A Q-DAG evaluator can be implemented using an event-driven, forward propagation scheme. Whenever the value of a Q-DAG node changes, one updates the value of its children, and so on, until no possible update of values is possible. Another way to implement an evaluator is using a backward propagation scheme where one starts from a query node and updates its value by updating the values of its parent nodes. The specifics of the application will typically determine which method (or combination) will be more appropriate.
It is important that we stress the level of refinement enjoyed by the Q-DAG propagation scheme and the implications of this on the efficiency of query updates. Propagation in Q-DAGs is done at the arithmetic-operation level, which is contrasted with propagation at the message-operation level (used by many standard algorithms). Such propagation schemes are typically optimized by keeping validity flags of messages so that only invalid messages are recomputed when new evidence arrives. This will clearly avoid some unnecessary computations but can never avoid all unnecessary computations because a message is typically too coarse for this purpose. For example, if only one entry in a message is invalid, the whole message is considered invalid. Recomputing such a message will lead to many unnecessary computations. This problem will be avoided in Q-DAG propagation since validity flags are attributed to arithmetic operations, which are the building blocks of message operations. Therefore, only the necessary arithmetic operations will be recomputed in a Q-DAG propagation scheme, leading to a more detailed level of optimization.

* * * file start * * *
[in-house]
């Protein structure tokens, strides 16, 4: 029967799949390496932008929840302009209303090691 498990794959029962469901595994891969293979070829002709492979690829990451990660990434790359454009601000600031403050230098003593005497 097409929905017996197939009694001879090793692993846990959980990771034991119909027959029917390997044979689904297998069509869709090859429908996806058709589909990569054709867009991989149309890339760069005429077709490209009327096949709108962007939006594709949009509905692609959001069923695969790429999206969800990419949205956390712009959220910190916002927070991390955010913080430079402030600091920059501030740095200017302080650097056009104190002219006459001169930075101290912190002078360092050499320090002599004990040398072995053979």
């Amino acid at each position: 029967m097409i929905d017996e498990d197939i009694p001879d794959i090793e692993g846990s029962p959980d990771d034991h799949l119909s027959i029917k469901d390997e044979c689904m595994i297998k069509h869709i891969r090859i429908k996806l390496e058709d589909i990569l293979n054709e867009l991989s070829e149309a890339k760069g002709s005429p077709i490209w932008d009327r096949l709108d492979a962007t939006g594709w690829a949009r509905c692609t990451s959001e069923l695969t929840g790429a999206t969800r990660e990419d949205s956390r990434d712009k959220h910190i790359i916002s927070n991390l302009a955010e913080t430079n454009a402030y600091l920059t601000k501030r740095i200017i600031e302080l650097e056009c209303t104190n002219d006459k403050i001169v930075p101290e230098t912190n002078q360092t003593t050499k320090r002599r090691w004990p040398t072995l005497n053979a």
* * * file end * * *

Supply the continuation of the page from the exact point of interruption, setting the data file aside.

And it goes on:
We also stress that the process of evaluating and updating a Q-DAG is done outside of probability theory and belief network inference. This makes the development of efficient on-line inference software accessible to a larger group of people who may lack strong backgrounds in these areas.[+]